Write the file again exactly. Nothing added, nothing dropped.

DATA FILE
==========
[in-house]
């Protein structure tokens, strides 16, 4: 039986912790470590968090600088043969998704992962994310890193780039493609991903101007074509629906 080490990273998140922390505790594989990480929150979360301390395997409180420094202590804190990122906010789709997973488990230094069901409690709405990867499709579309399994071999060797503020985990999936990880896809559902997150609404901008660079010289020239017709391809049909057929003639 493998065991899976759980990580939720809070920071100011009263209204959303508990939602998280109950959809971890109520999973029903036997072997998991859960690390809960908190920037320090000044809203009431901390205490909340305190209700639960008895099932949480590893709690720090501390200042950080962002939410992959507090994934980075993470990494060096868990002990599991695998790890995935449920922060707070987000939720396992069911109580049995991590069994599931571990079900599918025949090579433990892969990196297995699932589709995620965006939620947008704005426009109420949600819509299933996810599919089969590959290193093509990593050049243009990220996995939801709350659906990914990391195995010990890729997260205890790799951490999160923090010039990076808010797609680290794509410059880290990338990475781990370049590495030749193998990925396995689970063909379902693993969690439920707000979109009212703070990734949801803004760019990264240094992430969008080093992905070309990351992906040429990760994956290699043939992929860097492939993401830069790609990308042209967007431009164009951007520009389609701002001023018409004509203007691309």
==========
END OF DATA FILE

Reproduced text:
[in-house]
């Protein structure tokens, strides 16, 4: 039986912790470590968090600088043969998704992962994310890193780039493609991903101007074509629906 080490990273998140922390505790594989990480929150979360301390395997409180420094202590804190990122906010789709997973488990230094069901409690709405990867499709579309399994071999060797503020985990999936990880896809559902997150609404901008660079010289020239017709391809049909057929003639 493998065991899976759980990580939720809070920071100011009263209204959303508990939602998280109950959809971890109520999973029903036997072997998991859960690390809960908190920037320090000044809203009431901390205490909340305190209700639960008895099932949480590893709690720090501390200042950080962002939410992959507090994934980075993470990494060096868990002990599991695998790890995935449920922060707070987000939720396992069911109580049995991590069994599931571990079900599918025949090579433990892969990196297995699932589709995620965006939620947008704005426009109420949600819509299933996810599919089969590959290193093509990593050049243009990220996995939801709350659906990914990391195995010990890729997260205890790799951490999160923090010039990076808010797609680290794509410059880290990338990475781990370049590495030749193998990925396995689970063909379902693993969690439920707000979109009212703070990734949801803004760019990264240094992430969008080093992905070309990351992906040429990760994956290699043939992929860097492939993401830069790609990308042209967007431009164009951007520009389609701002001023018409004509203007691309």